I worked endless hours to make FPDF display Chinese characters and whoever out there finds this article, I hope I can save you a few hours. Please consider this as a loose collection of tips and not as a complete tutorial.
FPDF and Chinese Language Out of the Box
FPDF does NOT work with Chinese characters out of the box, because FPDF uses PHP string functions like
substr() that do not work with Unicode charsets. It will mess up everything. You basically need a modification or extension of FPDF that supports Unicode.
MBFPDF (Multi-Byte FPDF) can do it and that’s what I used. UFPDF (Unicode FPDF) might also work. Google it to find the sources.
These libraries extend FPDF and overwrite methods that used the old string functions with Unicode-supporting string functions like
mb_substr(). However, these functions usually require the correct encoding of the string as a parameter and that is where it becomes interesting.
I fiddled around with MBFPDF and worked with another encoding that isn’t present in MBFPDF by default. You can download it at the end of this article.
Chinese Character Encodings
There are apparently a few different Unicode encodings and I neither want to go into too much detail, nor do I have the expertise for Unicode, but what the trick did for me is to use the encoding
UCS-4BE is a Unicode encoding which stores each character as a 32-bit (4 byte) integer. This accounts for the “UCS-4”; the “BE” prefix indicates that the integers are stored in big-endian order. The reason for this encoding is that, unlike smaller encodings (like UTF-8 or UTF-16), it requires no surrogate pairs
each character is a fixed size.
Chinese PDF Fonts
In PDFs, fonts get embedded into the file itself. So you need a font that can display Chinese characters. Not every font includes Chinese symbols and oftentimes, there are fonts that are dedicated for Chinese only.
In your OS, this whole behavior is probably hidden from you more or less. You see a Chinese-Latin string in your browser and think: Well, that’s one nice font. I gonna use it. See the following example?
This string actually contains three different fonts, but as a user, you usually do not notice. In TextEdit, you can check the fonts of every character:
So, even if looks like one font, it might actually consist of several fonts. The braces ( and ) are Chinese symbols, which came quite surprising to me. ABC is Helvetica.
Anyways, there are hardly any fonts that do include ASCII characters AND Chinese characters, mostly, because this would result in extremely big font files.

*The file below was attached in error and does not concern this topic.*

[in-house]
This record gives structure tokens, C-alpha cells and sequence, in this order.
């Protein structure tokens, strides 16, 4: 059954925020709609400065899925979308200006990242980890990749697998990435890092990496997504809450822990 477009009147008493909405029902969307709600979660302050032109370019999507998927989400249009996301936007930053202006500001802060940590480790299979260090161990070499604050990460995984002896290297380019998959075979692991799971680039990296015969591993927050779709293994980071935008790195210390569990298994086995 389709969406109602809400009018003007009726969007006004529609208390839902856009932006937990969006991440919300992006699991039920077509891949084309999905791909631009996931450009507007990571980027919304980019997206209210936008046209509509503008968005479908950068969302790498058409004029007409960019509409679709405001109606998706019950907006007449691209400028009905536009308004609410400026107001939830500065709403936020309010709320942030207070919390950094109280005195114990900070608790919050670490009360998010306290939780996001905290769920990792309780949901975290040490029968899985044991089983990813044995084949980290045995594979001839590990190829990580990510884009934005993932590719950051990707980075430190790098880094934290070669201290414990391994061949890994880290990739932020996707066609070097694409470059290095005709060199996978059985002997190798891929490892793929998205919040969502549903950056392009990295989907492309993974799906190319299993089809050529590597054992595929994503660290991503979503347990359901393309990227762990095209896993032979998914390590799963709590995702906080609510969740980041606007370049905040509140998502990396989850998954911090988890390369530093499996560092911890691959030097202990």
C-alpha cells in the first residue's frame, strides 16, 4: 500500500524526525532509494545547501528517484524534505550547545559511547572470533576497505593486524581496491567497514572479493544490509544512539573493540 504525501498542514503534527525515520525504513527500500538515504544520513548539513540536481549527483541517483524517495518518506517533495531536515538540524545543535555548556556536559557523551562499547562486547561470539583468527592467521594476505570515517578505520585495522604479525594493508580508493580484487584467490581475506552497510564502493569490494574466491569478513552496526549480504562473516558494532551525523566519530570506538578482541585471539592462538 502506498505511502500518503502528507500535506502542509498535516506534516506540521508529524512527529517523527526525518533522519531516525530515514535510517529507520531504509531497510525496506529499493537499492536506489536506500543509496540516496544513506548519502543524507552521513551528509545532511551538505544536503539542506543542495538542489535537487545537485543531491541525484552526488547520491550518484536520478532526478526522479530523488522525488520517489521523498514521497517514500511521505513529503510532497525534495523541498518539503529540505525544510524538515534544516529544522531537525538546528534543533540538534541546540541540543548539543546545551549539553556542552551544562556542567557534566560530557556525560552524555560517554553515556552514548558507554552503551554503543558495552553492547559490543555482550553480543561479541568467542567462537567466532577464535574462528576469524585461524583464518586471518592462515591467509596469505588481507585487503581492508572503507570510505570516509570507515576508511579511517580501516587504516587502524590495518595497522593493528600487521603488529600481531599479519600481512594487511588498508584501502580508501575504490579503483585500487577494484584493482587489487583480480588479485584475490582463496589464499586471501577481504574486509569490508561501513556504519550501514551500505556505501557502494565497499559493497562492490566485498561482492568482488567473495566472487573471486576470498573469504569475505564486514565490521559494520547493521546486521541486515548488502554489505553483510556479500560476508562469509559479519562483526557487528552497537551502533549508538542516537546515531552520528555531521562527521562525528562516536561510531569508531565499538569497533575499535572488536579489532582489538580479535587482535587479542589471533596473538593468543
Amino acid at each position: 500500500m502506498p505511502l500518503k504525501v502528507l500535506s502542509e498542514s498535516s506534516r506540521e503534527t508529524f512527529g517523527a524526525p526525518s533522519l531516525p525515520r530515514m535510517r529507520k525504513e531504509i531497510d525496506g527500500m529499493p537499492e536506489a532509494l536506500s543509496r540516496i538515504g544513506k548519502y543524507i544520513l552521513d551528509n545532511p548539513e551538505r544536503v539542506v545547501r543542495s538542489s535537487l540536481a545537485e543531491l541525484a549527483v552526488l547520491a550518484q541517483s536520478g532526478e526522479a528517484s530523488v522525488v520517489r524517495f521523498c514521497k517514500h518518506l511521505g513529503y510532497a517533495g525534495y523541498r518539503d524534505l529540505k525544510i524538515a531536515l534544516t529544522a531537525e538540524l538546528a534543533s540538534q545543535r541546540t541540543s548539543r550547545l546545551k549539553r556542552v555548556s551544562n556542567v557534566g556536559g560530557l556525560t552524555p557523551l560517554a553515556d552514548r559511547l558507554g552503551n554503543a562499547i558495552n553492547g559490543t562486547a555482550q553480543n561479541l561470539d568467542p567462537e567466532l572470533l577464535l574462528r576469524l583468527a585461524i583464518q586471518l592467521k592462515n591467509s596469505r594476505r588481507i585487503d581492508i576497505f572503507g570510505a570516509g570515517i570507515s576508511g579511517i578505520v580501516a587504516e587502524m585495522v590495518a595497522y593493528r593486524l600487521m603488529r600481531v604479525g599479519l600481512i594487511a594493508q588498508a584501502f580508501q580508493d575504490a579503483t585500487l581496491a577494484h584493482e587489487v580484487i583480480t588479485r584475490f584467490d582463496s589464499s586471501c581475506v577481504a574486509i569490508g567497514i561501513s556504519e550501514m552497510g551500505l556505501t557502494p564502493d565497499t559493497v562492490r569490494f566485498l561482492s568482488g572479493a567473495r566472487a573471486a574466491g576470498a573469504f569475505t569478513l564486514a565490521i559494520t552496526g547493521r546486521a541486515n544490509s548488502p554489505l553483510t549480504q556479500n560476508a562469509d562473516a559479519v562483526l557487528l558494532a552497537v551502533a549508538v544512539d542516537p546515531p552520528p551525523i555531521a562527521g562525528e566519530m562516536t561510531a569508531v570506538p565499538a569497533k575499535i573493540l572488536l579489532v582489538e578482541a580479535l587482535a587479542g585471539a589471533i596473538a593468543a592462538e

Arial Unicode MS might come close to a font file that includes Chinese characters as well as Latin characters, but the
.ttf-file is already around 55 MB. This font won’t work with FPDF directly, because FPDF still uses the wrong string-related functions as mentioned above.
However, you could try to make Arial Unicode MS work with MBFPDF or UFPDF. Thing is that you need to convert a TTF-file into various other files, which is a difficult task itself.
One note: Every font that you use in your PDF will be embedded. That means, if you embed Arial Unicode MS into a PDF, the PDF will be at least 55 MB, even if you have only once sentence in it.
Converting TTF-files to .AFM / .Z / .PHP
FPDF or their extensions like MBFPDF/UFPDF require font files in specific formats. There are two online converters that help you do the task so that you don’t have to install the necessary tools:
- fPDF Font File Converter at fruit-lab.de. This one does not work with files over a specific file size that I couldn’t figure out. It didn’t work with Arial Unicode MS because that file was too big.
- FPDF Font File Generation at fpdf.org. This tool accepts big font files, but it seems like it doesn’t produce all files required for MBFPDF/UFPDF.
Beware of Character Splitting (Substrings)
In my project, someone rewrote FPDF’s
MultiCell. It took a substring of the data, put one half into a cell and the other half into another cell. The result was that
mb_substr split the input data at the wrong byte so that it messed up half of the Chinese characters.
It took me actually around 8 hours to figure this problem out. Be extremely careful, if you have your original Chinese character string and process it in any way that might end up destroying the byte-sequence and thus the entire string. In my example below, you can find my version of MultiCell that worked for me.
Putting it Together and Download
So, if you just want to grab my slightly modified MBFPDF and try my example, go for it:
You’ll need a recent version of FPDF to make it work which you can find on the official website.
Please understand that I can’t give you much support for it. I still hope it saves you a few hours. If you found anything in this article helpful, please leave a note. I’d like to learn whether or not I could save you a few hours.